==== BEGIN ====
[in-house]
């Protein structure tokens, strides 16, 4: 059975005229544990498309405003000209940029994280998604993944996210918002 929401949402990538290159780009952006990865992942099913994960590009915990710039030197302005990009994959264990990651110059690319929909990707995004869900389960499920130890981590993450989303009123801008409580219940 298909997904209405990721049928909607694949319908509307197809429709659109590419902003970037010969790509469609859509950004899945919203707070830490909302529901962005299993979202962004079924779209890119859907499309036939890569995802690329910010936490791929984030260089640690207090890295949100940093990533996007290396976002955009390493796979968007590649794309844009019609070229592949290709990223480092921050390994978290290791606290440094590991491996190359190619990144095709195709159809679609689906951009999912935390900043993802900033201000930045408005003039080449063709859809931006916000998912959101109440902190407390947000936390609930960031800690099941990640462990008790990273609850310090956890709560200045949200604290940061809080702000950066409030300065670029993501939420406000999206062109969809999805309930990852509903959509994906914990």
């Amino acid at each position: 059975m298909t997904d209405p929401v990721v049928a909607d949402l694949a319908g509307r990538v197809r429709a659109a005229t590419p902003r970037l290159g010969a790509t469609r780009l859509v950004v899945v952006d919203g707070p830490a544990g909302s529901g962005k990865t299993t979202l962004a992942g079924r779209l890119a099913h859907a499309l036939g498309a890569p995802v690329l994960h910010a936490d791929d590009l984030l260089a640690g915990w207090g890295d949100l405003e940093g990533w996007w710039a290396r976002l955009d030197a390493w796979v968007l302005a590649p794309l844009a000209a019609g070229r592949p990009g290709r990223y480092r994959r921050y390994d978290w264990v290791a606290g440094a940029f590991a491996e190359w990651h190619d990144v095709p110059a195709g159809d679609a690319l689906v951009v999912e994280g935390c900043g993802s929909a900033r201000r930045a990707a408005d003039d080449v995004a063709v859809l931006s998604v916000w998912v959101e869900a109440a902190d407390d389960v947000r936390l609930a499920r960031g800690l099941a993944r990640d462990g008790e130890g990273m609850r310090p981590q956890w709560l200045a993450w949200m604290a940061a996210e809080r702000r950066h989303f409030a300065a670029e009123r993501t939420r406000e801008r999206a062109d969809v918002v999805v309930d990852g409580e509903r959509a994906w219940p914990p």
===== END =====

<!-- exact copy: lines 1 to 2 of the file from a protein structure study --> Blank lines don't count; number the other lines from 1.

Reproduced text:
[in-house]
């Protein structure tokens, strides 16, 4: 059975005229544990498309405003000209940029994280998604993944996210918002 929401949402990538290159780009952006990865992942099913994960590009915990710039030197302005990009994959264990990651110059690319929909990707995004869900389960499920130890981590993450989303009123801008409580219940 298909997904209405990721049928909607694949319908509307197809429709659109590419902003970037010969790509469609859509950004899945919203707070830490909302529901962005299993979202962004079924779209890119859907499309036939890569995802690329910010936490791929984030260089640690207090890295949100940093990533996007290396976002955009390493796979968007590649794309844009019609070229592949290709990223480092921050390994978290290791606290440094590991491996190359190619990144095709195709159809679609689906951009999912935390900043993802900033201000930045408005003039080449063709859809931006916000998912959101109440902190407390947000936390609930960031800690099941990640462990008790990273609850310090956890709560200045949200604290940061809080702000950066409030300065670029993501939420406000999206062109969809999805309930990852509903959509994906914990």